Burry essentially bet over a billion dollars that the shit was going to hit the fan, and since it flew in the face of all conventional wisdom word of his astounding gamble spread throughout Wall Street. Virtually no one, including Burry’s own investors and mentor, believed in him. However, a very, very small group of people looked into it and realized Burry was right. The supremely self-confident Jared Vennett (Gosling) turned the remarkably perceptive and unapologetically rude Mark Baum (Carell) onto it, and young upstarts Charlie Geller (Magaro) and Jamie Shipley (Wittrock) more or less lucked into it with the assistance of their retired mentor (Pitt). The film watches as these characters run on a parallel track to the same destination.
The Big Short assumes we all remember that time 7 years ago when the financial sky was falling. Maybe we even know someone who lost their house or job as a result. Maybe we even remember terms like “credit-default swap” and “too big to fail” as well as the related debate about whether or not the government should have bailed out the banks. The Big Short’s goal is to help us actually understand how all of that happened by telling us the story of a group of people who saw everything coming and came out of it rich beyond their wildest dreams. In fact, Ryan Gosling’s character, who frequently talks directly to the camera, tells us as much at the very beginning.
Whether or not you actually like or even come to know much about these characters is beyond the point. Apart from Burry and Baum, almost none of them have any kind of actual arc or hint of a personal life. You won’t understand everything, although the movie goes to extreme, surprise celebrity cameo-filled lengths to dumb the core concepts down for us and help us get the gist of what’s going on. And, if the movie works, you probably won’t care about its awards prospects.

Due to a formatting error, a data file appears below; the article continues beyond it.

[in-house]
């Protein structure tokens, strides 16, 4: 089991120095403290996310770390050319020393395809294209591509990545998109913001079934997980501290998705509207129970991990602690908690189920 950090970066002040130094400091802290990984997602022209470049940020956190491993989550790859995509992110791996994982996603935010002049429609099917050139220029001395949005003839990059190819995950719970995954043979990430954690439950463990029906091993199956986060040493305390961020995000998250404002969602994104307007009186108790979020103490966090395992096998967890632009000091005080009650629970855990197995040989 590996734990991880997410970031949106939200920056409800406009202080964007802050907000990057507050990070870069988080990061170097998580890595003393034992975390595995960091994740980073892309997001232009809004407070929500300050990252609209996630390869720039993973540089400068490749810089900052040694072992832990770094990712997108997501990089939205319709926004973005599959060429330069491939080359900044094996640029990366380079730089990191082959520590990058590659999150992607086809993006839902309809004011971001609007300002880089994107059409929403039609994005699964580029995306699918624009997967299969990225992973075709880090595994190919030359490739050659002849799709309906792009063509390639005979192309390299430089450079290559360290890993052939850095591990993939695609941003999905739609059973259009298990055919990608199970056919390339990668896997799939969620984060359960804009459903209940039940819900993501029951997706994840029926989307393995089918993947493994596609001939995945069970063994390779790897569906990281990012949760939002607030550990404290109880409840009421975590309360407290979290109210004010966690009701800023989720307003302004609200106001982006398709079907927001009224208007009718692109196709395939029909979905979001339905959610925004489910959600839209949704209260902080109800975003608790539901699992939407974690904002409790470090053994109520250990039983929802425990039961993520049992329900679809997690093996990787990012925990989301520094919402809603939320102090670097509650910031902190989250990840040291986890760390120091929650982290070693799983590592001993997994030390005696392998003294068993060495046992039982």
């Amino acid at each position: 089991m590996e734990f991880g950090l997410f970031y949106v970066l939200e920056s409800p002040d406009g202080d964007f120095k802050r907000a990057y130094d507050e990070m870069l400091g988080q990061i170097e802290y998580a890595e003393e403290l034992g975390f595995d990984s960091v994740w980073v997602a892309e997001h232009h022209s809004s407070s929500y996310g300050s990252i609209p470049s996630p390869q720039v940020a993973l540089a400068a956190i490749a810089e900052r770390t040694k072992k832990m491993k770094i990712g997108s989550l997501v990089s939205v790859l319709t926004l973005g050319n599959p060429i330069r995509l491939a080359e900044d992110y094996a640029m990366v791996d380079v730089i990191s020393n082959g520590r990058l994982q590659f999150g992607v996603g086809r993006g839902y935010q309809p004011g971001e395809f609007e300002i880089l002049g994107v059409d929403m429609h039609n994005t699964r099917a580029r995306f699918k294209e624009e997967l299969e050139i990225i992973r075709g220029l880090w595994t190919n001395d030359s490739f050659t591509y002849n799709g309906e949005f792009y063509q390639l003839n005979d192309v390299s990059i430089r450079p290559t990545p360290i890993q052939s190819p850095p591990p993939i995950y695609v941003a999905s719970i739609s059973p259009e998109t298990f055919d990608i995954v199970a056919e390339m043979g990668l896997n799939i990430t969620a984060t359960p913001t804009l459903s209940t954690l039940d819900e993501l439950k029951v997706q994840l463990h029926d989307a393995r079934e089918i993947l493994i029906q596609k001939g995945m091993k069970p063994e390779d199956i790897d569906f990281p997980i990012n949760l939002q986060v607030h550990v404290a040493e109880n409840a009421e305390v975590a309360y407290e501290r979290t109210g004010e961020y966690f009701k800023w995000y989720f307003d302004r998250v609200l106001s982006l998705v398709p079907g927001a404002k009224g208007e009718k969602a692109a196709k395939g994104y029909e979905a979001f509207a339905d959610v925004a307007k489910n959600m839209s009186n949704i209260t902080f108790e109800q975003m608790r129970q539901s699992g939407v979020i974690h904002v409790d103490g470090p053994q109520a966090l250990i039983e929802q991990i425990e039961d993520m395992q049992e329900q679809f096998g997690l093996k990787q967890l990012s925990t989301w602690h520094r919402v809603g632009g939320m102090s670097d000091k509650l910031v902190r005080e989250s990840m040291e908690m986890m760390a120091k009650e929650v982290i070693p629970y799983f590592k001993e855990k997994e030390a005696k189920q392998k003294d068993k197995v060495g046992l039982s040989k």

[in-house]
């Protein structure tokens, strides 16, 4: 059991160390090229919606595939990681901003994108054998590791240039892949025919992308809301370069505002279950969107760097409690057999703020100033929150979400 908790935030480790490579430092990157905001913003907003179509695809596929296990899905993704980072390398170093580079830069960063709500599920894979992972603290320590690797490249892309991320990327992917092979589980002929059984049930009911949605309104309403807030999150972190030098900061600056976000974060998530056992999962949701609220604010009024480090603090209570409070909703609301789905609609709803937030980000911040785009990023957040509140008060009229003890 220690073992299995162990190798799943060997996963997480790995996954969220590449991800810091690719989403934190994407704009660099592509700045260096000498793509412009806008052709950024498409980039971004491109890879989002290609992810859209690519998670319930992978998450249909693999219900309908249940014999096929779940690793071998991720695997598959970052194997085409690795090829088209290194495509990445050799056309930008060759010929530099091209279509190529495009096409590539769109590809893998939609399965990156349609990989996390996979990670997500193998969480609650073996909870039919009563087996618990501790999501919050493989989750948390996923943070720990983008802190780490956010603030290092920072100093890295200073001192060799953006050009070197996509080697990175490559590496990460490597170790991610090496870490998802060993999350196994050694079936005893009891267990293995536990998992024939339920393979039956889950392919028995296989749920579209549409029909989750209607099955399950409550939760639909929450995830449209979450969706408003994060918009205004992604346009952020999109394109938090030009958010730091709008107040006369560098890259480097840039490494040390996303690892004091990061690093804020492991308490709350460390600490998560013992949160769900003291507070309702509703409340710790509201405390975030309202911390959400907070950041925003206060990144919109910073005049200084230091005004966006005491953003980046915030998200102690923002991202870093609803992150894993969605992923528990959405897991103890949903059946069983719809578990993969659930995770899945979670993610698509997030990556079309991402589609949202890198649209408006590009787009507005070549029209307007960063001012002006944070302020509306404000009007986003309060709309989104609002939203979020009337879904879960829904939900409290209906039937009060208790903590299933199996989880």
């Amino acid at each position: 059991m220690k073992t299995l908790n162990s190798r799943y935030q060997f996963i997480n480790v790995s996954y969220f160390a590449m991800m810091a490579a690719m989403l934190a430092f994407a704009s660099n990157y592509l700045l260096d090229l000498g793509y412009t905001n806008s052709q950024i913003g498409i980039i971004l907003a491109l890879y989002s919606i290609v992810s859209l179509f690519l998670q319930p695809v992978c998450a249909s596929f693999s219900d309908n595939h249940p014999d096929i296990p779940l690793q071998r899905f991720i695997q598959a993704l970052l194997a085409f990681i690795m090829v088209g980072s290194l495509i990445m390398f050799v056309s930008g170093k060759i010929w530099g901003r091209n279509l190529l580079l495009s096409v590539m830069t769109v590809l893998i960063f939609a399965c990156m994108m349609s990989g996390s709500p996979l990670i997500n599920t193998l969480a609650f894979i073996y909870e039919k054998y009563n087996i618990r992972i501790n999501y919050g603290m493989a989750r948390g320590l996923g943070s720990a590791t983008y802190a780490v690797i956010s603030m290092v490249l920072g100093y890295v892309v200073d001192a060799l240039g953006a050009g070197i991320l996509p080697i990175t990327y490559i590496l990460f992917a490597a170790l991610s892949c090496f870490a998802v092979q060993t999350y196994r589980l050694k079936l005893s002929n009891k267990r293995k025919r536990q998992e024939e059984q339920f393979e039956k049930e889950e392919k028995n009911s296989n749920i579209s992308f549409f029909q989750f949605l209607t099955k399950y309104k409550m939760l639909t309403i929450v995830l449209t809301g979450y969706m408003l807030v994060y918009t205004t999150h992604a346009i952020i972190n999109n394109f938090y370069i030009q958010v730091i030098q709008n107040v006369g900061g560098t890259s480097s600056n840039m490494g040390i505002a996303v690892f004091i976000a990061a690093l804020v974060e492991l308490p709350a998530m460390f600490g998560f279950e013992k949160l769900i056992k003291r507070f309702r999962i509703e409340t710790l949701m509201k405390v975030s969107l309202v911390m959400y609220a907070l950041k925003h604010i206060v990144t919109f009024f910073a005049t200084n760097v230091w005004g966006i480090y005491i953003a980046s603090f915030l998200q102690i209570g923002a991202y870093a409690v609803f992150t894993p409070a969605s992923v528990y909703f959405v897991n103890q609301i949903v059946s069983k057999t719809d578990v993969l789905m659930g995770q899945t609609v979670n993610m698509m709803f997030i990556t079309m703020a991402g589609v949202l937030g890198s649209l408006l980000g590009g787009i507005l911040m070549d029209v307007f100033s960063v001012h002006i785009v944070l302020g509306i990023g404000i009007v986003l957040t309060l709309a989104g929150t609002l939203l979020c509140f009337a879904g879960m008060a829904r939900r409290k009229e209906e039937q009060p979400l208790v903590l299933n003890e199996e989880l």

It is an unexpected hybrid of a documentary, investigative journalist drama and off-the-wall comedy. Its cause is just, and its story is necessary and well-told. But in so, so many ways it is doggedly non-traditional. It’s not just Ryan Gosling’s character who talks directly to the camera; multiple characters get their turn, even some we only meet for one scene. In at least one of those instances, the fourth-wall breaking actually informs us that the scene we’re watching never actually happened, and was simply created by the screenwriters to streamline the story.
McKay’s camera veers between standard Hollywood placements (i.e., looks like any normal conversation scene in a movie) to shaky, hand-held and briefly out of focus, mimicking the look of a documentary. The story is occasionally interrupted by textual quotes which take up the entire screen, somehow commenting on what we just saw or what’s about to happen. Photo slide shows are used to similar effect, sometimes showing us pictures of abandoned homes or people weeping outside of their re-possessed houses and other times juxtaposing that with images of exorbitant lifestyles and ultimately frivolous artifacts of pop culture. A lot of these characters never actually even meet each other, and none of them pretend to be the heroes of the story.
All of that is what makes The Big Short so engaging, and at least towards the end it doesn’t shy away from the fact that the big payday for these people meant Armageddon for everyone else. If it was a broken system, they were simply better at playing it. Gosling even tells us, “I can feel you judging me. It’s palpable.” When Steve Carell’s character is accused of being a hypocrite for wagging his finger at the system while also trying to benefit from its inevitable implosion he confidently replies, “It doesn’t mean I’m wrong.”
THE BOTTOM LINE
The Big Short is not so much a movie as it is a piece of film activism, designed to tell us “I know this is really complicated and you’d rather just talk about sports or celebrities, but here is what happened back in 2005-2008” followed by the stark warning “And it could easily happen again because nothing has fundamentally changed since then.” This is a $28 million movie from Paramount Pictures, directed by the guy you know from the Anchorman movies, released just in time for Christmas, and it’s secretly a huge call for Wall Street regulation. Against all odds, it gets away with it because it is so entertaining and aware of the inscrutability of its core concepts. It’s the single best economics seminar I’ve ever attended. As an actual movie it might come up a little short in some areas, but it is an absolutely worthwhile effort.
86% – “The Big Short approaches a serious, complicated subject with an impressive attention to detail — and manages to deliver a well-acted, scathingly funny indictment of its real-life villains in the bargain.”